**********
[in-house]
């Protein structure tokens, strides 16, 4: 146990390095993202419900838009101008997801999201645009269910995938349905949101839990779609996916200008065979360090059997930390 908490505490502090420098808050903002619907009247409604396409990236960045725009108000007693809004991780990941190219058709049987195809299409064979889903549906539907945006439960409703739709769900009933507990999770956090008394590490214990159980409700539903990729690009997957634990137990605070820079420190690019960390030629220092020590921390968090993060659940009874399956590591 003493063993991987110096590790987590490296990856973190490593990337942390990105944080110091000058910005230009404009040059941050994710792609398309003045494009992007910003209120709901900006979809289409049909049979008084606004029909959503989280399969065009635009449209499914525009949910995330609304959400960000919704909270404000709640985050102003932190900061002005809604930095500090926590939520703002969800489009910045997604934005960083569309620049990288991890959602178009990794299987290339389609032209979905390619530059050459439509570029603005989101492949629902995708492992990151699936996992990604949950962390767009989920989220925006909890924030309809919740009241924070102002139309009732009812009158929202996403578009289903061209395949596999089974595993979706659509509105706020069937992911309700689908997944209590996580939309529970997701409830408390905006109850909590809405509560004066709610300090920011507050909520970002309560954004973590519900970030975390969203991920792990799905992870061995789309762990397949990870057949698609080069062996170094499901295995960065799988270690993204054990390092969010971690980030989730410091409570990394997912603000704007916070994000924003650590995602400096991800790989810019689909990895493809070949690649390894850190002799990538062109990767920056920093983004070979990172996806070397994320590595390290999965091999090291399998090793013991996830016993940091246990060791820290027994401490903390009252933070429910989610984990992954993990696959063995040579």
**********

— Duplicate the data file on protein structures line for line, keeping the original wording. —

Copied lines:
[in-house]
């Protein structure tokens, strides 16, 4: 146990390095993202419900838009101008997801999201645009269910995938349905949101839990779609996916200008065979360090059997930390 908490505490502090420098808050903002619907009247409604396409990236960045725009108000007693809004991780990941190219058709049987195809299409064979889903549906539907945006439960409703739709769900009933507990999770956090008394590490214990159980409700539903990729690009997957634990137990605070820079420190690019960390030629220092020590921390968090993060659940009874399956590591 003493063993991987110096590790987590490296990856973190490593990337942390990105944080110091000058910005230009404009040059941050994710792609398309003045494009992007910003209120709901900006979809289409049909049979008084606004029909959503989280399969065009635009449209499914525009949910995330609304959400960000919704909270404000709640985050102003932190900061002005809604930095500090926590939520703002969800489009910045997604934005960083569309620049990288991890959602178009990794299987290339389609032209979905390619530059050459439509570029603005989101492949629902995708492992990151699936996992990604949950962390767009989920989220925006909890924030309809919740009241924070102002139309009732009812009158929202996403578009289903061209395949596999089974595993979706659509509105706020069937992911309700689908997944209590996580939309529970997701409830408390905006109850909590809405509560004066709610300090920011507050909520970002309560954004973590519900970030975390969203991920792990799905992870061995789309762990397949990870057949698609080069062996170094499901295995960065799988270690993204054990390092969010971690980030989730410091409570990394997912603000704007916070994000924003650590995602400096991800790989810019689909990895493809070949690649390894850190002799990538062109990767920056920093983004070979990172996806070397994320590595390290999965091999090291399998090793013991996830016993940091246990060791820290027994401490903390009252933070429910989610984990992954993990696959063995040579």